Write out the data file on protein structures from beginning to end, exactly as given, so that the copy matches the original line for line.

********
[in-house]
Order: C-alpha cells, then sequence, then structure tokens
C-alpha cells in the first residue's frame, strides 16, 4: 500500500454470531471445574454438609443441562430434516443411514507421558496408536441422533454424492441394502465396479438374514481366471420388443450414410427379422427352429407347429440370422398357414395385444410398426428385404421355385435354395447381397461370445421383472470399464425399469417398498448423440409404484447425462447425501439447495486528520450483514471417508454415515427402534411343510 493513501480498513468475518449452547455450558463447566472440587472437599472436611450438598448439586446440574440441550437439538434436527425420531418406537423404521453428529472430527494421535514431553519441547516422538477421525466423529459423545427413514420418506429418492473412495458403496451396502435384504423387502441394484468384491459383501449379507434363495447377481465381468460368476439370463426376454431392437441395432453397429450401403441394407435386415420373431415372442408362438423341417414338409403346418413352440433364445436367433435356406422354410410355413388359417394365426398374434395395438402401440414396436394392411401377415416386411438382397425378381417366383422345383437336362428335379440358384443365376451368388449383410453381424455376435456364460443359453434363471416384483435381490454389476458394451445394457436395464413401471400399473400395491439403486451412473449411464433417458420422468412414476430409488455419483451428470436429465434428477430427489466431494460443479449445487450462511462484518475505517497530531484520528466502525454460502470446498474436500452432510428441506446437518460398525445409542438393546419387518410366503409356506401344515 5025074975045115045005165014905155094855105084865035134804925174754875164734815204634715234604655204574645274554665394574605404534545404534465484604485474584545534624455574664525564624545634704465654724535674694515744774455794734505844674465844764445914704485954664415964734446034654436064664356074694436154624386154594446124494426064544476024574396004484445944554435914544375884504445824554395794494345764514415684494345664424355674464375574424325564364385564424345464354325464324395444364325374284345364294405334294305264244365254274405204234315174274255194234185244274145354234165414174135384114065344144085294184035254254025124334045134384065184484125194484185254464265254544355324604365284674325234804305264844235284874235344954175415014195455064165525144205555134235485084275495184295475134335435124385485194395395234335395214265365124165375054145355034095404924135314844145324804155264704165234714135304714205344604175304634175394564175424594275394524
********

[in-house]
Order: C-alpha cells, then sequence, then structure tokens
C-alpha cells in the first residue's frame, strides 16, 4: 500500500454470531471445574454438609443441562430434516443411514507421558496408536441422533454424492441394502465396479438374514481366471420388443450414410427379422427352429407347429440370422398357414395385444410398426428385404421355385435354395447381397461370445421383472470399464425399469417398498448423440409404484447425462447425501439447495486528520450483514471417508454415515427402534411343510 493513501480498513468475518449452547455450558463447566472440587472437599472436611450438598448439586446440574440441550437439538434436527425420531418406537423404521453428529472430527494421535514431553519441547516422538477421525466423529459423545427413514420418506429418492473412495458403496451396502435384504423387502441394484468384491459383501449379507434363495447377481465381468460368476439370463426376454431392437441395432453397429450401403441394407435386415420373431415372442408362438423341417414338409403346418413352440433364445436367433435356406422354410410355413388359417394365426398374434395395438402401440414396436394392411401377415416386411438382397425378381417366383422345383437336362428335379440358384443365376451368388449383410453381424455376435456364460443359453434363471416384483435381490454389476458394451445394457436395464413401471400399473400395491439403486451412473449411464433417458420422468412414476430409488455419483451428470436429465434428477430427489466431494460443479449445487450462511462484518475505517497530531484520528466502525454460502470446498474436500452432510428441506446437518460398525445409542438393546419387518410366503409356506401344515 5025074975045115045005165014905155094855105084865035134804925174754875164734815204634715234604655204574645274554665394574605404534545404534465484604485474584545534624455574664525564624545634704465654724535674694515744774455794734505844674465844764445914704485954664415964734446034654436064664356074694436154624386154594446124494426064544476024574396004484445944554435914544375884504445824554395794494345764514415684494345664424355674464375574424325564364385564424345464354325464324395444364325374284345364294405334294305264244365254274405204234315174274255194234185244274145354234165414174135384114065344144085294184035254254025124334045134384065184484125194484185254464265254544355324604365284674325234804305264844235284874235344954175415014195455064165525144205555134235485084275495184295475134335435124385485194395395234335395214265365124165375054145355034095404924135314844145324804155264704165234714135304714205344604175304634175394564175424594275394524